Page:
That’s right. This is a blog post about writing blog posts. It’s needed. Learning how to write good blog posts, and eventually how to write great blog posts, takes time and effort. The fact that you are putting yourself out there is commendable, so take a moment and pat yourself on the back. Alright, enough of that. Everyone, myself included, can improve. Always be the student.
In this blog post about blog posts, we’re going to cover some of the common questions that people have about blogging, and provide some solutions and answers to improve your skills to better connect with readers, target customers…whoever it is that you are trying to attract.
NOTE: What you’re about to read is NOT a curation of blogging best practices that have been pulled from immediate research and artificially regurgitated for your consumption. This is straight from experience and past research that has resulted in years of success with blogging (content being shared by CEOs, driving leads, increasing email subscriptions and making E-commerce sales). That’s what you’re really after, so use these tactics to write better blog posts and drive more conversions, whether you’re site is for the purpose of lead generation, E-Commerce marketing, online publishing or just plain fun. Writing skills required 😉
New Bloggers & The Sea of Competition
New bloggers often suffer from the one major obstacle: themselves. Whether it’s company updates that no one cares about, or addressing common industry topics from a “we we” standpoint, focusing on yourself and your own point of view is tiresome for readers. Your blog is not about you. It’s about your reader.
Each blog post that you publish should be focused on your target readers’ point of view, their questions, etc. You must put yourself in their shoes and address the things that they want to know about. That’s how you connect with your reader. Everyone knows what it’s like to chat with someone at a party who only talks about himself or herself. It’s not fun to listen to. Don’t be that guy or gal.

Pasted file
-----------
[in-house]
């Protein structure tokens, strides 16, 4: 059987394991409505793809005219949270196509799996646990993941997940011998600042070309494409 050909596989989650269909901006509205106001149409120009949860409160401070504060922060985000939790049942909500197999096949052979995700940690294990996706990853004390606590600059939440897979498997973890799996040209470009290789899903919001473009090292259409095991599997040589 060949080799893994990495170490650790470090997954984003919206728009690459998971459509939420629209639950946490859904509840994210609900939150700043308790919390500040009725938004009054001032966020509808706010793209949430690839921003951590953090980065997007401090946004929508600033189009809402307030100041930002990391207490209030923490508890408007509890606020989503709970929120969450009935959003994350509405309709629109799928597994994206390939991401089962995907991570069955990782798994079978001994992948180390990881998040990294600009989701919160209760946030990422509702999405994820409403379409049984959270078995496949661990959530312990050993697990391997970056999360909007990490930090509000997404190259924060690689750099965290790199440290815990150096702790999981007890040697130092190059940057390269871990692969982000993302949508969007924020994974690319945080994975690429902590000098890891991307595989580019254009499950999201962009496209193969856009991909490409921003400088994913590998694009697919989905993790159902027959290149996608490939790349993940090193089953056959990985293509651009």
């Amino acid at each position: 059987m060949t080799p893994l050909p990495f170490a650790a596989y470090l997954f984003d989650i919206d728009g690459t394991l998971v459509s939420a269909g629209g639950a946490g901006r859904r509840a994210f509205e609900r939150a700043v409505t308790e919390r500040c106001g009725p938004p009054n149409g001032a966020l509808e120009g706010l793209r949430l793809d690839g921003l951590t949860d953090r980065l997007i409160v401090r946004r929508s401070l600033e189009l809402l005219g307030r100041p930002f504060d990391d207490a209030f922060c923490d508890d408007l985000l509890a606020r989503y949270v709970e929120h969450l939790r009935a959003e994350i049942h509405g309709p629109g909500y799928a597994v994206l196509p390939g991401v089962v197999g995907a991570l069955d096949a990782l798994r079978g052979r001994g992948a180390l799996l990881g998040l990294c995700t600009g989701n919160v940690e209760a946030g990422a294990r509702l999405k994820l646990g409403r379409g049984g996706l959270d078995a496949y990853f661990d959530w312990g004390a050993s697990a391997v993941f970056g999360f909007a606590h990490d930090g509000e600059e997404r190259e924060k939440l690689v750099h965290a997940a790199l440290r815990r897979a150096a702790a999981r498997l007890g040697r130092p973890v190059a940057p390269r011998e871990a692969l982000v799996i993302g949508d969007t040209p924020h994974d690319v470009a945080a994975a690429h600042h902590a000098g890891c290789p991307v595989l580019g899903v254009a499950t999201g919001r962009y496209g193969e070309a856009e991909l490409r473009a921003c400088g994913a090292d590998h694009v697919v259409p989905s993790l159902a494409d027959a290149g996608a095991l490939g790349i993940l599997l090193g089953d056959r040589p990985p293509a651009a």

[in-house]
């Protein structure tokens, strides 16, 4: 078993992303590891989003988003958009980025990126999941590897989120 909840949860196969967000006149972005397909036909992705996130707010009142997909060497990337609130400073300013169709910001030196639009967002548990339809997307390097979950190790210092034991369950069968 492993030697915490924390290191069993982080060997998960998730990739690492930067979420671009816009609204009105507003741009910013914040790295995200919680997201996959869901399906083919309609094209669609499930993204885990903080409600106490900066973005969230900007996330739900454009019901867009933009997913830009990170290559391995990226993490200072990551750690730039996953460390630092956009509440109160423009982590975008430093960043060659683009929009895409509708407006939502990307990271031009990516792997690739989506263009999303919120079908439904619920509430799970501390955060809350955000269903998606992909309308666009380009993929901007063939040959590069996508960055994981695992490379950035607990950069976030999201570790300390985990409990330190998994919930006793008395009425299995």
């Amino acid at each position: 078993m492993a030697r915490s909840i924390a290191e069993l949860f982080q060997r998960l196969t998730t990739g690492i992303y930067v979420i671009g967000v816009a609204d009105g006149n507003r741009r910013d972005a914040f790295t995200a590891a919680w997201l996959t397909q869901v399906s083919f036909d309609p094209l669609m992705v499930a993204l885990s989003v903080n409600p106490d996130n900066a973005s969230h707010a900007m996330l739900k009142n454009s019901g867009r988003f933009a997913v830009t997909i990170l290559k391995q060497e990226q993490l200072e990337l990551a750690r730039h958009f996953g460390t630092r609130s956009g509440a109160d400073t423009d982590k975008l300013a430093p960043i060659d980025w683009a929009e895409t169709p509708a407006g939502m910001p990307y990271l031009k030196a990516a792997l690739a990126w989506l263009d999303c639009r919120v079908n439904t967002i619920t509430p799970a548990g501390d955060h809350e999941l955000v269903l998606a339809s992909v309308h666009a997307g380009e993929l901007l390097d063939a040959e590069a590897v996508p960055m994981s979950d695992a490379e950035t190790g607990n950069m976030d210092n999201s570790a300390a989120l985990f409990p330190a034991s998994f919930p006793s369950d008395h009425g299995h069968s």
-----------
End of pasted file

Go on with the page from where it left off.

So, when you’re lucky enough to have readers, it’s important to keep their attention because…guess what? You’re one in a million…many millions, actually. There’s nearly 60,000,000 new blog posts published per month on WordPress alone (source).
New Wordpress Blog Posts Published per Month (since 2006)
Sorry, but you…me…most of us…we’re nobody. We’re little tiny fish in an enormous sea. Why would anyone care about us? Hmmm…wait a second. What if we cared about them? What if we really tried to help people and went out of our way to do so? What if we gave them that little bit of extra detail in our blog posts that ends up being the key to their whole experience? Maybe then people would keep reading, build trust in our brands, do business with us, etc. I think we’re onto something 😉
Blogging Starts with Questions, Not Keywords
Everyone in the SEO space, including myself, is going to tell you to focus your content marketing and blogging efforts on keyword topics that people are actually searching for. That’s because we want you to be found (in search engines, especially) and to get results from your investment of both time and money.
But, let’s take a step back. The only reason that keywords exist is because people have questions or needs that need answers or fulfillment. Search engine users’ queries are either transactional, navigational or informational. They’re going to Google (most of the time) looking for something to buy, a website to visit, or answers to their questions. Keywords are just the tool in their quest for what they seek. If you’re going to be their knight in shining armor, you’re going to have to do more than target the keywords that they’re using…you’ll need to answer their questions and provide the fulfillment that they’re looking for. We’ll cover this “question” approach further below…it’s very important.
When Blogging, Start With Your Expertise
You can’t write about what you don’t know about…unless you’re a copywriter 😉 LOL, bad joke. Or is it? Seriously, I love copywriters (when they’re a good fit for the topic!).
Most people who have some level of experience or expertise of their own on a particular topic can sniff out copywriting produced by someone who doesn’t have direct experience with what they’re writing about. That doesn’t create trust with your reader, potential client, prospective buyer, etc. A much better approach is to take the bull by the horns and write what you know about, so you can show your value…your expertise. You’ll leave a more lasting impact on your reader and everyone will be much better off!